Since we only have a few minutes left, I’d like to do a lighting round of sorts. I have numerous quick questions, most of which you can’t go too in-depth on, so let’s see how far we get.
Did you suggest Lily James to be Detroit’s British voice in Sorry to Bother You, because you had just worked together on Little Woods?
Is Lakeith Stanfield going to be upset that he wasn’t chosen for that alien surveillance cameo?
He might be because Donald Glover was. That was a surprise to me as well! I had been obsessively asking them almost every day who it was gonna be and Donald was a surprise. So, Lakeith might be upset, because I think he probably is an alien.
What’s your best adjective for Westworld Season Three?
Maybe this is boring, but surprising. It’s surprising me to no end. So, I think it will be to viewers, too.
“Charlores” is really fun by the way.
(Laughs.) It’s so fun to play. If you love that, just fucking wait until this season. Omigod. There’s a lot of fun.
Do you have a rough idea of when you’re playing Valkyrie next?
No. No idea at all, and it’s killing me! I want to know!
What was your first reaction to Valkyrie becoming Queen of Asgard?
I think my first reaction was, “How many Asgardians are left? How hard is the job?”
What was your first reaction to seeing the A-Force shot on the big screen?
“Oh. My. Gosh.”
Did you shoot scenes that you thought were meant for Infinity War?
Oh, yes. Yes, I did. I don’t know if I was lied to or not.
What’s your impression of Rebecca Hall’s take on Passing?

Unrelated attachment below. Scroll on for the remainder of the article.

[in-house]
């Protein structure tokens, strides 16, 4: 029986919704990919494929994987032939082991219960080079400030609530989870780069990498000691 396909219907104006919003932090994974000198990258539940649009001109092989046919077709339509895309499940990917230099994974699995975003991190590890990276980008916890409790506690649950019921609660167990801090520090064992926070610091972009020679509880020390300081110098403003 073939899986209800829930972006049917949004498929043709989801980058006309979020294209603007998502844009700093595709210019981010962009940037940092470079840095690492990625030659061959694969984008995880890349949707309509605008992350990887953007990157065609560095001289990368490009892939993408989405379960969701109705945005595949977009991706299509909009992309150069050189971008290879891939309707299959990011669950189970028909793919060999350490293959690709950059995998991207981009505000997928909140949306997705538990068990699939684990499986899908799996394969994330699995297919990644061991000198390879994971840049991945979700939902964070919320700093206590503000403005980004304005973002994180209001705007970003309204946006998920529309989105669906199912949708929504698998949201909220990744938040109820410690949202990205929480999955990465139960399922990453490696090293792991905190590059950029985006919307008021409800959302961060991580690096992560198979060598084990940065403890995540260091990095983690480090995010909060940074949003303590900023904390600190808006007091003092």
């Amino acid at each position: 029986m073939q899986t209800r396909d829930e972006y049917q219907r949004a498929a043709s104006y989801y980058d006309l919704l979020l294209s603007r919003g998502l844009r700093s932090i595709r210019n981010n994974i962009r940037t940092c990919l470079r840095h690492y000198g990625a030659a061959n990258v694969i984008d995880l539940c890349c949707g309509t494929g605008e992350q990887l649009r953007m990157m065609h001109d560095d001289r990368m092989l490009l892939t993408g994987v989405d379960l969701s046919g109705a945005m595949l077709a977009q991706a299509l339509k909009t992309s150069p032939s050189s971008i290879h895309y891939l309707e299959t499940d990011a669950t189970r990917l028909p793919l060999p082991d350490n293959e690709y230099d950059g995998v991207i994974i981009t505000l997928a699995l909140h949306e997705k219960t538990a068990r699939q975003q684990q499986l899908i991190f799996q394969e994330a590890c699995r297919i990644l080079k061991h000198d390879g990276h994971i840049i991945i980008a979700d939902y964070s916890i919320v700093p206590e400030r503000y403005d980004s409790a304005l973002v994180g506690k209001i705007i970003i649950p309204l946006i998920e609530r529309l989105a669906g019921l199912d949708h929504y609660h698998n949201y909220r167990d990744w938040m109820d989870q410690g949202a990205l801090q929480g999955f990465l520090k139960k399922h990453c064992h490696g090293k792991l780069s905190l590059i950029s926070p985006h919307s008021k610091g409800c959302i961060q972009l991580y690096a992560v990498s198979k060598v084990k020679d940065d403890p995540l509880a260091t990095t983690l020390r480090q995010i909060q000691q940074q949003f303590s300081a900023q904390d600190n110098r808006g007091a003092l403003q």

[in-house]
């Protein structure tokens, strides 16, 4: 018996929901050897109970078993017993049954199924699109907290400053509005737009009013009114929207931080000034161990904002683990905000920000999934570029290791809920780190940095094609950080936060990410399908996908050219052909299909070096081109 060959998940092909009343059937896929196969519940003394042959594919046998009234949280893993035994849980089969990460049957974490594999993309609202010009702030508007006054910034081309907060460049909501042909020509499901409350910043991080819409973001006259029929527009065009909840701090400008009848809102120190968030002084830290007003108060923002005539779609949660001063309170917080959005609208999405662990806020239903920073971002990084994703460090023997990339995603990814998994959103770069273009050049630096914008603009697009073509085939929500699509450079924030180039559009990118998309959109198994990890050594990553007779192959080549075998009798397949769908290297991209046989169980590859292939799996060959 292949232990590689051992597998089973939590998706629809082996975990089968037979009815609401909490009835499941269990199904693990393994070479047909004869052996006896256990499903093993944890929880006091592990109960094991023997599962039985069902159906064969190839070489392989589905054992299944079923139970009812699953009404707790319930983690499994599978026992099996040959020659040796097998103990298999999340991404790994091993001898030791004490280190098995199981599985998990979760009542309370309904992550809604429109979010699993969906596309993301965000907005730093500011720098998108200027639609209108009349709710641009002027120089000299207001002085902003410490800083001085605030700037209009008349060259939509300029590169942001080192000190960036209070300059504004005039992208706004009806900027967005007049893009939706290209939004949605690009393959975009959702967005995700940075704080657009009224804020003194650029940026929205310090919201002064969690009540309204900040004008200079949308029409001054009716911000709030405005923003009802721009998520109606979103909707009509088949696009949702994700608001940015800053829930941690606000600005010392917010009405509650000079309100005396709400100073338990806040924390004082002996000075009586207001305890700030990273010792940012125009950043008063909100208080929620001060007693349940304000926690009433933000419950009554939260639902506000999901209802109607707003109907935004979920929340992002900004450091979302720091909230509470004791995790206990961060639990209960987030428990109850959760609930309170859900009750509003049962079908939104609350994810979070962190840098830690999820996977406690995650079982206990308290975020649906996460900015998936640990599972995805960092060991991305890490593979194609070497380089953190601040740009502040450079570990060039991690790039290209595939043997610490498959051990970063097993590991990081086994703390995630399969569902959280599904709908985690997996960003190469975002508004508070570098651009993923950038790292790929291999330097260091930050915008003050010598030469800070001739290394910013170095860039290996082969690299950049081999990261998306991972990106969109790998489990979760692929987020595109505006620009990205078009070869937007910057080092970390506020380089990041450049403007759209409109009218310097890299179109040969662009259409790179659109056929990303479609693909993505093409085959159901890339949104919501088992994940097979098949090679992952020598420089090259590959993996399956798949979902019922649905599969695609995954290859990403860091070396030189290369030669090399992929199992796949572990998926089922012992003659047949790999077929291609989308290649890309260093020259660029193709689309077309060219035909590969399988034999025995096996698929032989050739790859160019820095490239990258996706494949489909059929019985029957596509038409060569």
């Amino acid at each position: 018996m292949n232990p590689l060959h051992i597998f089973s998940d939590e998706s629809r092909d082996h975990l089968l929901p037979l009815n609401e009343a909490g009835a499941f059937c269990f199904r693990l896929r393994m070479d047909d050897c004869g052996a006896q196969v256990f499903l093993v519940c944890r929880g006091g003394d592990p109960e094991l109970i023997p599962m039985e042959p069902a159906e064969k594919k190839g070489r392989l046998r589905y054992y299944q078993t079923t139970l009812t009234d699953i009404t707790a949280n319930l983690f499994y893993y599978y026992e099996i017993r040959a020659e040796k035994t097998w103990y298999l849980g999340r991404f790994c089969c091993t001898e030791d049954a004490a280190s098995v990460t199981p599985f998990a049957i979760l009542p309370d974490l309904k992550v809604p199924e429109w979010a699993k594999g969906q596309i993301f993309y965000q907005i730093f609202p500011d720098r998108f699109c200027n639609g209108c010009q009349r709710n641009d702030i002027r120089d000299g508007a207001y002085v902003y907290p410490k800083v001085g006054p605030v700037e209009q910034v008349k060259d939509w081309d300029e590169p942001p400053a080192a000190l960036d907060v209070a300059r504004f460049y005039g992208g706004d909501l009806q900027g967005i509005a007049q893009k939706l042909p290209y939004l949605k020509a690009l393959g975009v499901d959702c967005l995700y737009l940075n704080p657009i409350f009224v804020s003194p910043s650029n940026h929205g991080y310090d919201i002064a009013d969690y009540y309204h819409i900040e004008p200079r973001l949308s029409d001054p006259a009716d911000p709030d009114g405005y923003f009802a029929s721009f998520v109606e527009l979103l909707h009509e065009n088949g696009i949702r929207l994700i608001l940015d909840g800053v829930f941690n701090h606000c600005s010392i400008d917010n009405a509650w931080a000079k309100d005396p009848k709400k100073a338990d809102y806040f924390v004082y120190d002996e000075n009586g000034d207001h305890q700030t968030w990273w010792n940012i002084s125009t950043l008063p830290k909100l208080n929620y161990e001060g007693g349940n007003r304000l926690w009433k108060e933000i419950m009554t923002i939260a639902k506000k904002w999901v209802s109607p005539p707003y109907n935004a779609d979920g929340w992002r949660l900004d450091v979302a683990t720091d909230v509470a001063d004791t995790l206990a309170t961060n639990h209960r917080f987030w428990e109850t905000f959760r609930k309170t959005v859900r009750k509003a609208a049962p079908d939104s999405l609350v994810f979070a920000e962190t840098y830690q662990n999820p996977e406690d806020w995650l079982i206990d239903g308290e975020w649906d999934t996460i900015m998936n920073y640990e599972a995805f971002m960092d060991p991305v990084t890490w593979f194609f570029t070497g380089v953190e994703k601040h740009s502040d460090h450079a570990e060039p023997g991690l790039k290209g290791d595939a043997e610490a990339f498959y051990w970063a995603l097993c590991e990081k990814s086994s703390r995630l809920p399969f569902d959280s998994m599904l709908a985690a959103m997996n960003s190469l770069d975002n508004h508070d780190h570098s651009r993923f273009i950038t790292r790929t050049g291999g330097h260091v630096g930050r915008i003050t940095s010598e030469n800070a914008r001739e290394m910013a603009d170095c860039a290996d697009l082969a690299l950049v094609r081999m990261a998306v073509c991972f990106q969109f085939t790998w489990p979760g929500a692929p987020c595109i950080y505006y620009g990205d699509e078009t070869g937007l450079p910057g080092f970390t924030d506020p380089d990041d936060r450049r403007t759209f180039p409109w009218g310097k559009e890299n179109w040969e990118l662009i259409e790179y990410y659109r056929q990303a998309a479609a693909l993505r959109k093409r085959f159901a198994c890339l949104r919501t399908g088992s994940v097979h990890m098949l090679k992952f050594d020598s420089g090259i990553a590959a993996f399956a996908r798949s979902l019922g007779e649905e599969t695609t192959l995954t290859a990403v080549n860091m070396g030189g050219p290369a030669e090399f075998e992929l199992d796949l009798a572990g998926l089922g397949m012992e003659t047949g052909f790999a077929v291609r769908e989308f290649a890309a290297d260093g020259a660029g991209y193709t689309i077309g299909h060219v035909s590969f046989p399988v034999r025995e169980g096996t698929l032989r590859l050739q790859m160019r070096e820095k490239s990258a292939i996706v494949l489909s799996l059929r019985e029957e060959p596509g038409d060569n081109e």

It’s so beautiful. I read the novella, and I didn’t know how you would make it into a script. Then, I read the script, and I didn’t know how you could do it any more perfectly. It’s so beautiful.
What’s a skill you’ve learned from a movie that you still use in your everyday life?
That’s a really good question that I’ve never been asked. I learned to sign twirl for Sorry to Bother You. I learned to baton twirl for a film called War on Everyone. I don’t use either of those skills. I don’t use sword or dagger work anymore. Maybe, I need to pick all of these back up again. Hopefully, they’re like riding a bike.
How serious were you when you said you were trying to get Chris Hemsworth into the Creed franchise?
(Laughs.) Well, you should know that one of his favorite things to do is to imitate all the central characters of the Creed franchise: myself, Michael B. and Sylvester Stallone. So, I just get the sense that he really wants to be inside of the world. So, I’m doing it for him; I’m trying for him.
Do you have a rough idea of when you’ll play Bianca again?
No, but I know it will happen.
Have you met Sylvester Stallone’s 45-year-old turtles that he acquired during the first Rocky? Were they actually used on Creed, during Bianca’s scenes at Rocky’s house?
(Laughs.) Yes. Apparently, one of them was, and I got in trouble because I asked what the turtles’ names were [Cuff and Link]. Everyone on set gasped, because I should’ve known from the original films. I had just forgotten, so I vamped and said, “No, what are their real names, not their stage names?”
Which haircut do you prefer on Valkyrie's future love interest, Carol Danvers?
The truth is I love her so much that I love her any which way. She can do no wrong. If she wants to switch hair colors, I love her any way she is — just the way she is. I can’t pick one; I love them all.
Famously, you and a few other Marvel women stormed the gates of Kevin Feige’s office to pitch an all-women Marvel movie. Has there been any movement on that front?
(Laughs.) I don’t know. I know that we needed to just get through Endgame and to the next phase. So, maybe it’s time for me to check back in with Feige about it.